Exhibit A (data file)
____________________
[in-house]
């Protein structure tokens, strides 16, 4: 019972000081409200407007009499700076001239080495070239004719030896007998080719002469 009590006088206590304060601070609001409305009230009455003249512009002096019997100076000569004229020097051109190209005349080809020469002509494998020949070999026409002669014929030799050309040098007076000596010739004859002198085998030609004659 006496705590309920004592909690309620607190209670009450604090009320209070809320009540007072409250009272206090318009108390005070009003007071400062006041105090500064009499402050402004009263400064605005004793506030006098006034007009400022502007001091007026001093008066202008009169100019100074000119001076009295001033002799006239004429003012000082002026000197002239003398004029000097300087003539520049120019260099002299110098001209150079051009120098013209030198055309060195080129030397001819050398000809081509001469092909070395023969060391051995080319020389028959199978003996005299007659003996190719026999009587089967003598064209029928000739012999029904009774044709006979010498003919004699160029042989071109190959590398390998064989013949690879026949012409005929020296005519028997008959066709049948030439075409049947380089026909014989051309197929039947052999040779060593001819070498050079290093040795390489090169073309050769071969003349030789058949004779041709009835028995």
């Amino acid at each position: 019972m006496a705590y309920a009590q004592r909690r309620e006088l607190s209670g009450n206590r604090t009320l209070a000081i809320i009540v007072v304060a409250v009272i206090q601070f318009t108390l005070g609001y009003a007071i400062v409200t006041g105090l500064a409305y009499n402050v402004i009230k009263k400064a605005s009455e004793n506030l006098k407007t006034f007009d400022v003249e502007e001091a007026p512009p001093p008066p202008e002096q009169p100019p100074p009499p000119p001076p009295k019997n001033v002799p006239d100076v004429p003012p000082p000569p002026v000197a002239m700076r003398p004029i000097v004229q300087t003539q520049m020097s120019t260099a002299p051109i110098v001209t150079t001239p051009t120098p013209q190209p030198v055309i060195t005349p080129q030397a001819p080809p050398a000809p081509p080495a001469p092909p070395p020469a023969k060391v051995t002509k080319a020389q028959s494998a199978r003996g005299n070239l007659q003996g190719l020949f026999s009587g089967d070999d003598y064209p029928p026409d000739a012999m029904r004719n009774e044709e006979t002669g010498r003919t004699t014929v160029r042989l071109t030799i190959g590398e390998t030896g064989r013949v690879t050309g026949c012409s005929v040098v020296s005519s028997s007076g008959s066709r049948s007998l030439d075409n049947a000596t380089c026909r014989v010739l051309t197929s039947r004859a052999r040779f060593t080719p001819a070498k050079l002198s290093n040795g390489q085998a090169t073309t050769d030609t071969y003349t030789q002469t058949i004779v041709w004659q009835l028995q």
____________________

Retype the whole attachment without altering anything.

[in-house]
């Protein structure tokens, strides 16, 4: 019972000081409200407007009499700076001239080495070239004719030896007998080719002469 009590006088206590304060601070609001409305009230009455003249512009002096019997100076000569004229020097051109190209005349080809020469002509494998020949070999026409002669014929030799050309040098007076000596010739004859002198085998030609004659 006496705590309920004592909690309620607190209670009450604090009320209070809320009540007072409250009272206090318009108390005070009003007071400062006041105090500064009499402050402004009263400064605005004793506030006098006034007009400022502007001091007026001093008066202008009169100019100074000119001076009295001033002799006239004429003012000082002026000197002239003398004029000097300087003539520049120019260099002299110098001209150079051009120098013209030198055309060195080129030397001819050398000809081509001469092909070395023969060391051995080319020389028959199978003996005299007659003996190719026999009587089967003598064209029928000739012999029904009774044709006979010498003919004699160029042989071109190959590398390998064989013949690879026949012409005929020296005519028997008959066709049948030439075409049947380089026909014989051309197929039947052999040779060593001819070498050079290093040795390489090169073309050769071969003349030789058949004779041709009835028995």
């Amino acid at each position: 019972m006496a705590y309920a009590q004592r909690r309620e006088l607190s209670g009450n206590r604090t009320l209070a000081i809320i009540v007072v304060a409250v009272i206090q601070f318009t108390l005070g609001y009003a007071i400062v409200t006041g105090l500064a409305y009499n402050v402004i009230k009263k400064a605005s009455e004793n506030l006098k407007t006034f007009d400022v003249e502007e001091a007026p512009p001093p008066p202008e002096q009169p100019p100074p009499p000119p001076p009295k019997n001033v002799p006239d100076v004429p003012p000082p000569p002026v000197a002239m700076r003398p004029i000097v004229q300087t003539q520049m020097s120019t260099a002299p051109i110098v001209t150079t001239p051009t120098p013209q190209p030198v055309i060195t005349p080129q030397a001819p080809p050398a000809p081509p080495a001469p092909p070395p020469a023969k060391v051995t002509k080319a020389q028959s494998a199978r003996g005299n070239l007659q003996g190719l020949f026999s009587g089967d070999d003598y064209p029928p026409d000739a012999m029904r004719n009774e044709e006979t002669g010498r003919t004699t014929v160029r042989l071109t030799i190959g590398e390998t030896g064989r013949v690879t050309g026949c012409s005929v040098v020296s005519s028997s007076g008959s066709r049948s007998l030439d075409n049947a000596t380089c026909r014989v010739l051309t197929s039947r004859a052999r040779f060593t080719p001819a070498k050079l002198s290093n040795g390489q085998a090169t073309t050769d030609t071969y003349t030789q002469t058949i004779v041709w004659q009835l028995q």